Mindful Living: An Oxymoron


Mindfulness. Lately it seems that I can’t flip through a magazine, listen to the radio, turn on the television or read a parenting blog without reading or listening to yet another person extolling the virtues of mindfulness. So what exactly is mindfulness? According to psychologytoday.com:

Mindfulness is a state of active, open attention on the present.  When you’re mindful, you observe your thoughts and feelings from a distance, without judging them good or bad.  Instead of letting your life pass you by, mindfulness means living in the moment and awakening experience.

Sounds fantastic.  Right?  “Living in the moment.”  “Awakening experience!”  Being in a “state of active, open attention on the present!”*  Holy shit, for a chick with OCD, it seems that being able to achieve a state of mindfulness is akin to reaching Nirvana.  I dig it.  I really do. While I now have the whole OCD thing under control (my motto: don’t suffer; see a shrink), two years ago the very idea of thinking about only one thing without insanely invasive thoughts of environmental contaminants and other horrific things invading my mental space would have seemed an utter impossibility.  At the time, the thought of concentrating on anything at all other than obsessive thoughts seemed impossible.  Mindfulness?  Back then? Forget it. Mindfulness now?  Well, I’m not so sure about that either.  As much as I like the idea of it, upon deeper reflection and research, it doesn’t quite seem to fit our lifestyle here in the Nanni house. 

We Nanni’s thrive on an amped up kind of energy.  There isn’t a hell of a lot of stillness and quiet in our home.  There is, however, a lot of vacillating between great sorrow (over things like empty bowls of goldfish and being told it’s time to go to bed) and rage (usually brought on by a fight  over something like who gets to pet the dog first).  Oh, and let’s not forget joy (resulting from both children teaming up and doing something to vex Giorgio and I).  And with all this sorrow, rage and joy comes a great deal of mournful cries, screams of rage and fits of high pitched laughter.  So, hypothetically speaking, if I am trying to make dinner and one child is screaming because he can’t find his favorite show on television, and the other is crying because she finished all her goldfish, and the dog is barking at me to feed her, and the phone is ringing, what am I supposed to be minding?  The dinner?  The kids? The dog?  The phone?  The whole jacked up situation in its entirety?  Perhaps that’s it.  Perhaps achieving mindfulness requires a more holistic approach.  Let’s develop that idea.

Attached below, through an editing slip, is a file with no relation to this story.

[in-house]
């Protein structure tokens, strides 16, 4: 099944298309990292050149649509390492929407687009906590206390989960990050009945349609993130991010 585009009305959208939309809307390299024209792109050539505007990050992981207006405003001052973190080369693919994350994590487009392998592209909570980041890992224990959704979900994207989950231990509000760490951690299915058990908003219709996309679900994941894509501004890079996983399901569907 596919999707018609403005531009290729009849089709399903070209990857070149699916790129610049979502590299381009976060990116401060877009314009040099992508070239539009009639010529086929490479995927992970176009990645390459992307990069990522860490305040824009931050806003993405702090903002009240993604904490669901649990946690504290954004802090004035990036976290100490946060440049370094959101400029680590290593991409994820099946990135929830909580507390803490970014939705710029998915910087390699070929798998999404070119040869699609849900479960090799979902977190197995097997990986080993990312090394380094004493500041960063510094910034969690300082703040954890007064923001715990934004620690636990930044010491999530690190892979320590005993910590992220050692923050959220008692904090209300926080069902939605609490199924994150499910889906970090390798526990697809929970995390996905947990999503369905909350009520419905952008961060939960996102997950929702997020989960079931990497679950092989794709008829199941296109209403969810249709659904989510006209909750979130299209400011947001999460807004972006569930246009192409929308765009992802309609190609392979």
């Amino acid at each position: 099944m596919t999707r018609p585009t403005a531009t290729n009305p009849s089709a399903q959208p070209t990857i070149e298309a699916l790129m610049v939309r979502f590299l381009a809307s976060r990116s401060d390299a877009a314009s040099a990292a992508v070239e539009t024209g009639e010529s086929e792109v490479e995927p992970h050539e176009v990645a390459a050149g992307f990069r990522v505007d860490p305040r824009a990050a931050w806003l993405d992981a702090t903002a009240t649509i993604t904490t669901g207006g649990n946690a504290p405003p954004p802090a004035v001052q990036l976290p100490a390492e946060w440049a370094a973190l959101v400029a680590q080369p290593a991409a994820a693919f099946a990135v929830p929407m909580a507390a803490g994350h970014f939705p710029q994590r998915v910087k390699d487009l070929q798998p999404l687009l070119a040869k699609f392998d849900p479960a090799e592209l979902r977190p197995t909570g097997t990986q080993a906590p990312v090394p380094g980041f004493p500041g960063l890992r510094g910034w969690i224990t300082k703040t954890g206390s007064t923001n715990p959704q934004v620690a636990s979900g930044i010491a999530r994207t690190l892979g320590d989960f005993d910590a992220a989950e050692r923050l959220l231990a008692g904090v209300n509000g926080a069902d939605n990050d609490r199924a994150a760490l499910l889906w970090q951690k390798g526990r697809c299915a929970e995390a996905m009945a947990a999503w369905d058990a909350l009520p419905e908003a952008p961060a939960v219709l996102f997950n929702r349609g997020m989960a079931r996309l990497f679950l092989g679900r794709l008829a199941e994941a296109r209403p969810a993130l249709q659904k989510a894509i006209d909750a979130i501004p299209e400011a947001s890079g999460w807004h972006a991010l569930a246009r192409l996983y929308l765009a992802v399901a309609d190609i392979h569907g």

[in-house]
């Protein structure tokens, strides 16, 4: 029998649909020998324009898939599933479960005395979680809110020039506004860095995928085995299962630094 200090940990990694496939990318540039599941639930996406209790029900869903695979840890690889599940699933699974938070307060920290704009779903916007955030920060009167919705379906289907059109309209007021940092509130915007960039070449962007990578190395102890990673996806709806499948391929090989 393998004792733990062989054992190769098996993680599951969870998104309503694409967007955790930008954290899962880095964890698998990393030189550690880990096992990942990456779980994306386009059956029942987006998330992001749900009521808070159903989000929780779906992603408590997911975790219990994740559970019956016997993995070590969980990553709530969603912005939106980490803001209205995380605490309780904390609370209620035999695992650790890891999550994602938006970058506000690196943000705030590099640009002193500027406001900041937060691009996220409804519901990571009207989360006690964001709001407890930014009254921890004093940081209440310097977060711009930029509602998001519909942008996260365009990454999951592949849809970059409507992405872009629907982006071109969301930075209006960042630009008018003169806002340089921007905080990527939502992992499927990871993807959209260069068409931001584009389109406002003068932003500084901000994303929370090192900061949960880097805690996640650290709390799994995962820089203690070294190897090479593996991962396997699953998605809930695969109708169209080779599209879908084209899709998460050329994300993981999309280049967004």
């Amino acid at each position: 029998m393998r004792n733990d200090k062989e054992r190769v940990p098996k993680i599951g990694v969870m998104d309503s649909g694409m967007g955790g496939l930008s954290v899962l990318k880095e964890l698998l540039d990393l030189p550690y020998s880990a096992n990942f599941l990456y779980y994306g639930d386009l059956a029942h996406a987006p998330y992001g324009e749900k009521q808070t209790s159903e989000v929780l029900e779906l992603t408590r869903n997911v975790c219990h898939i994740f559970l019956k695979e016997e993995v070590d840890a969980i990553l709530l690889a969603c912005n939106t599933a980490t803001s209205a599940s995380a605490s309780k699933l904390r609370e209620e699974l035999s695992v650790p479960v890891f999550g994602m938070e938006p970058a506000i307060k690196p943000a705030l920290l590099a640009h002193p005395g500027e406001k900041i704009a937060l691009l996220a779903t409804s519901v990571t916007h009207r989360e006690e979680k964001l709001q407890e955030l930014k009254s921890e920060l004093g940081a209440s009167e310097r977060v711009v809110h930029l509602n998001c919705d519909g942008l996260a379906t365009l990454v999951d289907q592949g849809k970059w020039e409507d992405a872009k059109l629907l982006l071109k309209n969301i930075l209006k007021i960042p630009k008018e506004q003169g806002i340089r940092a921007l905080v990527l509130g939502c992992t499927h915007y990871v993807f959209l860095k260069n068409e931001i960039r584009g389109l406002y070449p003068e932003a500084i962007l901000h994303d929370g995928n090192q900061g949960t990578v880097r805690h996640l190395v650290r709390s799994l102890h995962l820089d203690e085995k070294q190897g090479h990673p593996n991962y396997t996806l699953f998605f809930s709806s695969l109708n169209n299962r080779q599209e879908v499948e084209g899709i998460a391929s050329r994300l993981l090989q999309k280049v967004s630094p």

Just this afternoon, the Nanni’s were in the car heading to Starbucks.  Giorgio was trying to talk to me about something going on at his job; meanwhile, both children were screaming at us about crazy stuff like how to find the Ariel song on the iphone and how to spell Bastille. Now, please tell me, how am I, a poor, wretched person, supposed to be attentive, focused, mindful during this particular moment?  Here’s what I’ve come up with.  I need to view mindfulness in broader strokes.  At that given moment, I could not possibly attend to just one person or to one thought.   I needed to transcend the situation, the entire chaotic, loud, frustrating situation.  I needed to embrace it for what it was and not judge it.  I was not supposed to chastise myself for my inferior parenting which resulted in children that interrupt and demand attention.  I was not supposed to feel anxious and annoyed.  I was supposed to observe it calmly and breathe.  Okay.  Got it.  I guess.